Library Advocacy Unshushed: Values, evidence, action
Learn how to be a powerful advocate for the values and future of libraries and librarianship. Be informed, strategic, courageous, passionate, and unshushed!
About this Course
How can we strengthen libraries and librarians in the advancement of knowledge, creativity, and literacy in the 21st century? Though libraries have been loved for over 3,600 years, their relevance in the digital age is being questioned, and their economic and social impacts are poorly understood. What is really essential about libraries and librarians, today and tomorrow? How can library members and all who support the mission of 21st-century librarianship raise the profile and support of these timeless values and services, and ensure universal access to the universe of ideas in all our communities? This course is based on what works. We’ll take an inspired, strategic, evidence-based approach to advocacy for the future of strong communities – cities, villages, universities and colleges, research and development centres, businesses, and not-for-profits.
The course will include:
- Values and transformative impacts of libraries and librarianship.
- Research on current perceptions of libraries and librarians.
- Role of relationships in advocacy.
- Principles of influence and their impact on advocacy.
- Strategic thinking and planning in advocacy.
- Effective communication: messages, messengers, and timing.
Ways to take this edX course:
Simply Audit this Course
Can't commit to all of the lectures, assignments, and tests? Audit this course and have complete access to all of the course material, tests, and the online discussion forum. You decide what and how much you want to do.
Try for a Certificate
Looking to test your mettle? Participate in all of the course's activities and abide by the edX Honor Code. If your work is satisfactory, you'll receive a personalized certificate to showcase your achievement.
Wendy NewmanWendy Newman: Senior Fellow and Lecturer, Faculty of Information, University of Toronto has contributed in administrative, advocacy, consulting, and educational roles to libraries and the communities they serve, and to library associations in North America and beyond. As a public library director, she has led ground-breaking partnerships that build community capacity and advance economic and social strengths. A passionate advocate for libraries and librarianship in the public policy arena, she served on the National Broadband Task Force, the Blue Ribbon Panel on Smart Communities, and the Board of Directors of MediaSmarts. Her consulting practice has focused on strategic issues in librarianship. She is former president of the Canadian Library Association and a long-time member of the American Library Association. Among many awards for her work as a leader/advocate, Wendy has received the Ken Haycock Award for Promoting Librarianship from both the American and Canadian Library Associations, as well as recognition for achievement at the provincial/state and national levels. She received the Queen Elizabeth II Golden Jubilee Medal for community service. A graduate of the University of Toronto, Wendy has developed and taught graduate level courses in advocacy and influence for two ALA-accredited programs. She is also the co-author of a forthcoming book on advocacy.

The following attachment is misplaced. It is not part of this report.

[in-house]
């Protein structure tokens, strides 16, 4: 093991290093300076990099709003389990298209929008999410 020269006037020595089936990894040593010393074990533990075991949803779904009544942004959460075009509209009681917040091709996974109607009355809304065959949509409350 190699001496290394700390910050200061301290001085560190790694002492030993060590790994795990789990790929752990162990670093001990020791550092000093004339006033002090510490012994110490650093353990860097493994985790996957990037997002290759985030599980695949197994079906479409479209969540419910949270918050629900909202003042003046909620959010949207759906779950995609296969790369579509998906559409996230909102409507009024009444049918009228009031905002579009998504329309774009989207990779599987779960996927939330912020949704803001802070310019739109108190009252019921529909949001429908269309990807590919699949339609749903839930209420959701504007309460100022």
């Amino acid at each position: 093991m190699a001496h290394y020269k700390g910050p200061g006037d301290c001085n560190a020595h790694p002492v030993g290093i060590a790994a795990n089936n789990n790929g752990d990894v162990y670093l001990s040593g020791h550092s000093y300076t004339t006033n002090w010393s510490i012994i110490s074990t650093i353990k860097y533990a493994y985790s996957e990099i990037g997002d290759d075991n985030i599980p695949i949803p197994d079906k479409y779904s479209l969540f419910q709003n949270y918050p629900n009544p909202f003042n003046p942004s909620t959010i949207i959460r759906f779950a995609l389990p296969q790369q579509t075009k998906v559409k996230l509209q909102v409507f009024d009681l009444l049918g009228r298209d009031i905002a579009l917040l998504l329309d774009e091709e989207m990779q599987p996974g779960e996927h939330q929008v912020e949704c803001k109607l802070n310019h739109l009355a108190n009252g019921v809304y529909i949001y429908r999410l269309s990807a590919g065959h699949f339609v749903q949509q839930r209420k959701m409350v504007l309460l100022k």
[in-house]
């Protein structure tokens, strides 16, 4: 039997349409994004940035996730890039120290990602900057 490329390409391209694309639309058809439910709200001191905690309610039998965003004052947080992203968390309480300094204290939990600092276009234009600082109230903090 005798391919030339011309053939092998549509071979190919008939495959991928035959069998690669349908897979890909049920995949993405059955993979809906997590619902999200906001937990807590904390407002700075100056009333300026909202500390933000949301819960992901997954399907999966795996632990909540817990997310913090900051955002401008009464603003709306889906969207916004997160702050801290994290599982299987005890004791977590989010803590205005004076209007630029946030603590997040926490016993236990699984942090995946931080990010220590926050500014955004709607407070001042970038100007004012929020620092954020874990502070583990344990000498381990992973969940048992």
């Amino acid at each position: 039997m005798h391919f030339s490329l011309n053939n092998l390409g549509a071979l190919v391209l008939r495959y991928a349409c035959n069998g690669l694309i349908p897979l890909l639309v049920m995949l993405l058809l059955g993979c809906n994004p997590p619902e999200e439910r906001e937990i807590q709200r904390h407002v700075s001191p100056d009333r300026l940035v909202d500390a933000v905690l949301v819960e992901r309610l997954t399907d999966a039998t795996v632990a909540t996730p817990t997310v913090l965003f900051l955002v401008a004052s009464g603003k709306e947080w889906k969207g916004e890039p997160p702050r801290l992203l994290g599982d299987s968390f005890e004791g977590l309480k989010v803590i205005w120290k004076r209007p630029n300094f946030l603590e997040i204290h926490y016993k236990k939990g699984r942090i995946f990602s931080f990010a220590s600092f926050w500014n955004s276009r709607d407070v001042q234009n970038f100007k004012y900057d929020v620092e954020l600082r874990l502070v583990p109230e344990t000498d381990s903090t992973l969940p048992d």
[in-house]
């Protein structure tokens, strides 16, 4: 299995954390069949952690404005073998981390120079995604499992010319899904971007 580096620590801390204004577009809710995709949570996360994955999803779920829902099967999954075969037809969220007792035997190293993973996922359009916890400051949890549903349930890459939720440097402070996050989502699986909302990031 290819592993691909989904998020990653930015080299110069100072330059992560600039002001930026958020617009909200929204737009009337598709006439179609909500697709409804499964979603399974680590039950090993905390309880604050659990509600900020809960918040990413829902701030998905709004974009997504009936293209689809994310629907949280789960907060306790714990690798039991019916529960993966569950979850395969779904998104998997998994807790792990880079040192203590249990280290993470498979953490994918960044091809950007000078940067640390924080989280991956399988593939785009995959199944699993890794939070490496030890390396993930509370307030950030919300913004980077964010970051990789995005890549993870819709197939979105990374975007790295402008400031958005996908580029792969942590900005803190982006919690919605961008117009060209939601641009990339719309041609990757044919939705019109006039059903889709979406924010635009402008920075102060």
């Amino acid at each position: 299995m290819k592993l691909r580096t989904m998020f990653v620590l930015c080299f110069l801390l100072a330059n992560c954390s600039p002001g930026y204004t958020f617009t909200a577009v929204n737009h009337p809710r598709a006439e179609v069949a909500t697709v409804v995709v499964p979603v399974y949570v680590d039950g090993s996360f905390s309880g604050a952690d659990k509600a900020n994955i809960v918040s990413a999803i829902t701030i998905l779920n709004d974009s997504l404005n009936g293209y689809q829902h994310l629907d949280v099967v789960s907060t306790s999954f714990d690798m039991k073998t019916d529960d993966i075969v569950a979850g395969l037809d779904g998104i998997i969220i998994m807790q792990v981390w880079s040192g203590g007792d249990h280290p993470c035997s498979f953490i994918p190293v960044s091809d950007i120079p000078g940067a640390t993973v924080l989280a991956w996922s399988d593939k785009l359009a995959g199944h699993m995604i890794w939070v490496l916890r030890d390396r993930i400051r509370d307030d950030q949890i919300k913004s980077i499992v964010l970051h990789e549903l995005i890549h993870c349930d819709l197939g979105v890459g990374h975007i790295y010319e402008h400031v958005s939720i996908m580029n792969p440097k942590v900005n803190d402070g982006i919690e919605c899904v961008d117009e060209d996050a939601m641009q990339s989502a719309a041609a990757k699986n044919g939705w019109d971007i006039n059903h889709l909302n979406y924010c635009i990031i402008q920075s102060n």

Gwen Harris is an instructor, an instructional designer, and an online course developer. She has worked for several years with the Faculty of Information and the iSchool Institute in developing and supporting online courses. Through the Institute she also teaches a popular online course on web search strategies. In addition to design and development of this MOOC, she’ll be assisting in the overall delivery of course. She holds master’s degrees in library and information science and business administration.
Carolyn DineenCarolyn Dineen is a student in the Master of Information program at the University of Toronto. She has a background in freelance writing and copy editing, and experience in academic and public libraries. She is interested in MOOCs and online learning.
Knowledge of librarianship and library services is recommended, but not required.
No. There will be readings that are openly available on the Internet.
No, though it’s helpful. It’s more important to understand the needs and aspirations of communities served by libraries.
Yes! Community members are among the most influential advocates.
There are no term papers or exams to write. Certificates are issued to those who have done the short quizzes and participated in online discussions in each of the sessions.